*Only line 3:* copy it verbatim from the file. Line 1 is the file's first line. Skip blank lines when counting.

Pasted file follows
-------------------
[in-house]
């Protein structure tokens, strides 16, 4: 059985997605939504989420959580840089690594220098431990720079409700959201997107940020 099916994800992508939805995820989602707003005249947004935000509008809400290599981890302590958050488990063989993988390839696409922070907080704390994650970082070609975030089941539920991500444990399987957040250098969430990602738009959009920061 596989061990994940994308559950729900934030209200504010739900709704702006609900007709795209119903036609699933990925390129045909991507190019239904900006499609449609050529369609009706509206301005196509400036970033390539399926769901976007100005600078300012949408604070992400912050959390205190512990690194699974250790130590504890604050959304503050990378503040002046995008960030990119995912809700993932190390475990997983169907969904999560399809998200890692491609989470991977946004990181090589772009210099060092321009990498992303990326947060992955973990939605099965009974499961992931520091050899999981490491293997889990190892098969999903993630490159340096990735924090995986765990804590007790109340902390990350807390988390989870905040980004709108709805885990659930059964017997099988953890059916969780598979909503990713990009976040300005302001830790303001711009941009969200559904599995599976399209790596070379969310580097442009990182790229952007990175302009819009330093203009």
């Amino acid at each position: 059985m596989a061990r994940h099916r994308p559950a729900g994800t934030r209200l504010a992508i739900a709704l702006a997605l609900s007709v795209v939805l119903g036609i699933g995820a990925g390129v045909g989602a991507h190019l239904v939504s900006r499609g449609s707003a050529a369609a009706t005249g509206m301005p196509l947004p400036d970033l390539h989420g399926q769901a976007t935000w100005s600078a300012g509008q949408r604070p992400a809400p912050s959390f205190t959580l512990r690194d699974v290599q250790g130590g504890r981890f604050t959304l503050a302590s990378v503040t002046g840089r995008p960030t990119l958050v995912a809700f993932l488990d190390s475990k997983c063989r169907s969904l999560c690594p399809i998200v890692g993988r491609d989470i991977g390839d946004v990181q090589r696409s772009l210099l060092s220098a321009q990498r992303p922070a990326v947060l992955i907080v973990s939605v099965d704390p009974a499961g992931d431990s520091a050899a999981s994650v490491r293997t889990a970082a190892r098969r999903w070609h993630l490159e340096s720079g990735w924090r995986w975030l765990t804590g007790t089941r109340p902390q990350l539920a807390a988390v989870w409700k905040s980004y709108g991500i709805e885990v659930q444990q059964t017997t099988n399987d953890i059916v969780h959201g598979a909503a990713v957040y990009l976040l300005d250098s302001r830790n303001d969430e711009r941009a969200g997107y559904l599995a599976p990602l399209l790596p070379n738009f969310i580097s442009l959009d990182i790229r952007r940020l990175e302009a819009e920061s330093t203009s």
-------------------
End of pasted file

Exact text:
């Amino acid at each position: 059985m596989a061990r994940h099916r994308p559950a729900g994800t934030r209200l504010a992508i739900a709704l702006a997605l609900s007709v795209v939805l119903g036609i699933g995820a990925g390129v045909g989602a991507h190019l239904v939504s900006r499609g449609s707003a050529a369609a009706t005249g509206m301005p196509l947004p400036d970033l390539h989420g399926q769901a976007t935000w100005s600078a300012g509008q949408r604070p992400a809400p912050s959390f205190t959580l512990r690194d699974v290599q250790g130590g504890r981890f604050t959304l503050a302590s990378v503040t002046g840089r995008p960030t990119l958050v995912a809700f993932l488990d190390s475990k997983c063989r169907s969904l999560c690594p399809i998200v890692g993988r491609d989470i991977g390839d946004v990181q090589r696409s772009l210099l060092s220098a321009q990498r992303p922070a990326v947060l992955i907080v973990s939605v099965d704390p009974a499961g992931d431990s520091a050899a999981s994650v490491r293997t889990a970082a190892r098969r999903w070609h993630l490159e340096s720079g990735w924090r995986w975030l765990t804590g007790t089941r109340p902390q990350l539920a807390a988390v989870w409700k905040s980004y709108g991500i709805e885990v659930q444990q059964t017997t099988n399987d953890i059916v969780h959201g598979a909503a990713v957040y990009l976040l300005d250098s302001r830790n303001d969430e711009r941009a969200g997107y559904l599995a599976p990602l399209l790596p070379n738009f969310i580097s442009l959009d990182i790229r952007r940020l990175e302009a819009e920061s330093t203009s």